Debt Rating Upgrade Fuels Ford Resurgence

Cammy Corrigan
by Cammy Corrigan
debt rating upgrade fuels ford resurgence

Despite Ford’s surging stock price, new models and rising customer confidence there’s always been that one bone of contention which had divided peoples’ opinion: debt. $35 billion of it. Though they’ve tried to restructure it, selling new shares and raising cash throughout 2009, it’s still a problem. But apparently it’s becoming less of a problem. ABC news report that Fitch Ratings upgraded their assessment of the risk of Ford defaulting on its debt obligations, basing their optimistic view on a better economic environment, the company’s stronger margins, increased market share and cash position. Oh yes, and a small matter of $5.9b in federal DOE retooling loans [full Fitch release here]. Ford’s Credit unit also received a hearty slap on the back from Fitch because of its improving access to capital, as its rating was raised from “CCC” to “B-“. But let’s not get carried away. While this is a positive step in Alan Mulally’s vision of a sustainable Ford, the rating still qualifies Ford debt as non-investment grade.

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6 of 13 comments
  • Telegraph Road Telegraph Road on Jan 12, 2010

    Fitch was the last of the three major debt raters (with Moody's, S&P) to move Ford and FMCC out of the highly-speculative category. And it is keeping the outlook positive, indicating potential further upgrades. With a $39B market cap today (from under $6B a year ago), fixing the balance sheet through debt buy-backs and equity issuances is now possible.

  • Rnc Rnc on Jan 12, 2010

    Ford will probably be in the black next year. $22 billion is owed to banks and other financial institutions, $7 to the VEBA and $6 to the DOE. The DOE loan doesn't require payments for years and more than likely is interest free. The bank loans can be refinanced over and over again (it's what the banks want, they make money on interest not principle), Ford has been paying down (they paid $2 billion early in the 3rd Q) and refinancing on a regular basis (this is why the ratings are so important from CCC to B will probably save them 1% as they refinance the debt related to finance.) Barring a repeat of Nasser and an economic collapse worse than last year, Ford will be fine.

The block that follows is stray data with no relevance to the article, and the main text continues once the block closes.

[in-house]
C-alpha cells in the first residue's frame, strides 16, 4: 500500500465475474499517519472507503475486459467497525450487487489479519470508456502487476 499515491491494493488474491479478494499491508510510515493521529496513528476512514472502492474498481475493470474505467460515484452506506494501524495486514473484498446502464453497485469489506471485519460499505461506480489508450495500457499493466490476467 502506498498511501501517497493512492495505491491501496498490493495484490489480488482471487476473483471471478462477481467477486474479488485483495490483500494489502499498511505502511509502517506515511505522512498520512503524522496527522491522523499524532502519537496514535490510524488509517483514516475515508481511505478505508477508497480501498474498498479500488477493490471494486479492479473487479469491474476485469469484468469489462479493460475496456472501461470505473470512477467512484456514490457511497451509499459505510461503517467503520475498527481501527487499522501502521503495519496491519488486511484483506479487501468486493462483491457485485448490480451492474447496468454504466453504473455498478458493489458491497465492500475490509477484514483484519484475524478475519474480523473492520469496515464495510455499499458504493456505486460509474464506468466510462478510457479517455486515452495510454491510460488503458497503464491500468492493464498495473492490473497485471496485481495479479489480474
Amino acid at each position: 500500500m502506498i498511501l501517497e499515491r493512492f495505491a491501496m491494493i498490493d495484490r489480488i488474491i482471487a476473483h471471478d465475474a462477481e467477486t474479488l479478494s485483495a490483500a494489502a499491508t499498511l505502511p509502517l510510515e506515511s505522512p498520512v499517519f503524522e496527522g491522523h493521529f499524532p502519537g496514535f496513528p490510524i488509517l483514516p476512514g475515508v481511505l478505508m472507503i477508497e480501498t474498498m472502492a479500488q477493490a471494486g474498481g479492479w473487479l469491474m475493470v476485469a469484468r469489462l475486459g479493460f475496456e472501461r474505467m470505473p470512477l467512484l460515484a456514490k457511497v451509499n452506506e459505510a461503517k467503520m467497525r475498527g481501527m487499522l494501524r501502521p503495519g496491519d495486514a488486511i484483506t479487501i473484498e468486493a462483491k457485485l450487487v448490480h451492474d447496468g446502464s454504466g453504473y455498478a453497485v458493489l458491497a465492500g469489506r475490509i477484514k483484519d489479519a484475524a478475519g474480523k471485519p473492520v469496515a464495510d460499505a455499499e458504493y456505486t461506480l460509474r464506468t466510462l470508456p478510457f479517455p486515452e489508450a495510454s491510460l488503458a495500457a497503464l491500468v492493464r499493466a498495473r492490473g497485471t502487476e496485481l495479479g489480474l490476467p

• Robert.Walter Robert.Walter on Jan 12, 2010

      Think you meant "make money on principal", but the way it is written is also true.

  • Baldheadeddork Baldheadeddork on Jan 12, 2010

    @ Telegraph Road: I have to disagree with your interpretation of a B- rating. Anything below BBB- (Fitch/S&P) is considered junk or non-investment grade, and most references that I'm familiar with do classify a B- as highly speculative. A C grade means there is an imminent risk of default, so going from CCC to B- is a big step, but I think most potential buyers would still consider Ford debt highly speculative. That isn't to downplay the importance of this change by Fitch, which I think Cammy did in his post. This is very good news for Ford. It will reduce the interest they have to offer, it substantially cuts the cost of counter-party insurance for buyers, and it opens them to a much larger pool of potential buyers. Pension funds and insurance companies are required by law to only buy investment-grade securities, but bond funds have internal rules that limit the amount of sub-investment grade debt they can invest in, and how much they can acquire at a given level. All of it means that Ford's costs of servicing this debt are going to go down, and when you're talking about $35 billion lowering the cost by even fifty basis points (I suspect it is going to be more) is going to add up to a lot of money.

  • Lw Lw on Jan 12, 2010

    This is a game of small moves... - Stock price UP - Cost to refi/insure debt is dropping - VEBA is done, which improves cash flow - Car and Truck of the year - Gaining market share - New products... Ford is doing great.... I just hope they are ready for interest rates to go up... In the next round of the recession we get high interest rates or currency devaluation or some of both.